This presentation was given by John Abbott as the keynote speech to the Canadian Child Care Federation’s Linking Research to Practice: Second Canadian Forum held in Ottawa in November 1999.

Note: the ideas in this speech are developed much further in the Initiative’s Policy Paper which is available as a PDF file.

Politicians in many lands are quick to claim that education is at the top of the political agenda. What does that mean? For most people education seems a strangely boring topic. Search through Chapters and you are likely to find the education section in some out-of-the-way comer. Few of the books on the shelves are best-sellers.

Yet there is more material now about the nature of human learning than at any previous time. It’s found in books all over the shop – in cognitive science, neurobiology, evolutionary psychology, cultural anthropology, information sciences, management studies, economics, philosophy, pedagogy and religion. There is so much about learning that it seems impossible to keep up with the research.

Why, therefore, do we have a “crisis” in education? Is it that all teachers, in every country, have suddenly started to underperform? Or is it that teachers, administrators, departments of education, ministers, prime ministers have simply failed to move into the rest of the bookshop to study what is now known about human learning?

Humans are born to be intelligent, to learn. Our brains give us our superiority. Each brain is an example of the most remarkable, complex organism in the entire universe.

We each have more neurons in the brain than all the trees in all the forests of both North and South America combined. More significantly, we each have more synapses, or potential neural connections, than all the leaves in all the forests throughout the world!

Over millions of years of evolution, natural selection has favored those members of our species who have developed brains best able to relate and adapt to their immediate environment – to learn. Strong evidence suggests that our brains have not changed in essential form in 30,000 years. About 100,000 years ago, when humans started to talk, our brains started to grow. This increased the size of our skulls.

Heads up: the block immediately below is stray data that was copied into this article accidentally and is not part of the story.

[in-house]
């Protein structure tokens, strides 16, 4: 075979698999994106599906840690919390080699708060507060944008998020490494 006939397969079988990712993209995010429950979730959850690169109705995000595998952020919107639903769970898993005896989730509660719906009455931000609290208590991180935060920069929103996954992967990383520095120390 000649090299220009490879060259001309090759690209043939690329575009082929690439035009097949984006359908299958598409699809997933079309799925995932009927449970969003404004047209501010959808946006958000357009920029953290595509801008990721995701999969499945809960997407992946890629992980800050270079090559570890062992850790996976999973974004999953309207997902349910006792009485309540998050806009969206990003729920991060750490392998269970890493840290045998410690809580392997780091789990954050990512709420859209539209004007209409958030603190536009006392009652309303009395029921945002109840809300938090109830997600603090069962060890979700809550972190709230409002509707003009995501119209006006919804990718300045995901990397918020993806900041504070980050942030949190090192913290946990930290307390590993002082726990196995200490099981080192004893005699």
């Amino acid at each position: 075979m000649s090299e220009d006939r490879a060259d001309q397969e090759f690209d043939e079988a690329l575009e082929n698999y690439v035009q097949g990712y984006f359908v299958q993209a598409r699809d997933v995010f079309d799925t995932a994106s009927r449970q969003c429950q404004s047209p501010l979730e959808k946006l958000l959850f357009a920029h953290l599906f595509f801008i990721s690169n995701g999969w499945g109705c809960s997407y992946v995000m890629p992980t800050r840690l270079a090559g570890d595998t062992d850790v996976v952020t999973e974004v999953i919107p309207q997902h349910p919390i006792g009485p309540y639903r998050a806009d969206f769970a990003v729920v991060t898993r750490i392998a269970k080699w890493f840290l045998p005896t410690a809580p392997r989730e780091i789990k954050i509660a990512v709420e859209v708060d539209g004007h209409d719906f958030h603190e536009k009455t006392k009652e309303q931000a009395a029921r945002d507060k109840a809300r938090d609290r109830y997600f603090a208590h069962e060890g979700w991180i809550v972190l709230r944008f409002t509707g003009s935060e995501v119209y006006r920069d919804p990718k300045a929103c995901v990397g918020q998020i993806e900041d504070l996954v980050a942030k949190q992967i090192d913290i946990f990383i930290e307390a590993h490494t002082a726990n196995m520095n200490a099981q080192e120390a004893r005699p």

Every other mammal delivers its young with its brain virtually fully developed. But if the human were to do the same, women would have to carry their babies for 27 months! Evolution compromised. Humans deliver babies at nine months with brains only some 40 per cent fully formed. Here’s the magic.

The human brain comes equipped with a whole series of intellectual predispositions to learn incredibly rapidly from our environment. Providing, that is, they are properly stimulated at the stage immediately after birth.

A Hunger to Make Sense

“Learning is a consequence of thinking”(David Perkins, Smart Schools, 1992.) This is a simple and profound truth. Thinking – not simply instruction.

When I was about 10 years old, my parents employed a man to do odd jobs. Old MacFadgen was a brilliant carver. Each Friday, after finishing his work, he would show me the little wooden figureheads he had made. I became hungry to do the same thing but he told me if I wanted to learn how to carve, I’d first have to learn how to sharpen a chisel. So for several weeks, I learnt to sharpen chisels. Next, he produced some strange bits of wood with very contorted grain. He told me I had to learn how to work the grain of the wood, and for weeks that is just what I did. One day, he told me I was ready to start carving and he let me go. By the time I was 13, in a boarding school, I was quite a good wood carver.

In those days, you could not go to university without Latin and my Latin teacher was even more bored with Latin than I was. I failed Latin three times and had six weeks to go until I could take the exam for the last time. Meanwhile, I had been chosen to represent the UK as a schoolboy woodcarver at an international exhibition. My morale soared and then crashed: woodcarving was not recognized by the school.

If I was a better woodcarver than anyone else, why couldn’t I learn Latin? The simple answer was that I wasn’t in charge. That afternoon I went to my Latin teacher and explained that I would not attend class but would teach myself. For six weeks, I memorized vast chunks of Caesar’s Gaelic War, Virgil’s Aeneid.

I passed Latin, but six months later I had forgotten most of it. However, I still woodcarver That is because learning has to do with a hunger to make sense of something. The whole brain, including the emotions, has to be engaged. We all have such stories that taught us that learning and schooling are not synonymous. Our neural structures and our inherited predispositions predate formal schooling by at least 29,500 years!

I love the excitement of learning; I delight in the company of active young minds working things out for themselves, but for years I was frustrated by the institutional hurdles that get in the way of learning. I was so uncomfortable as a head teacher that in 1985, my conscience wouldn’t let me continue to preside over a system I didn’t believe in anymore.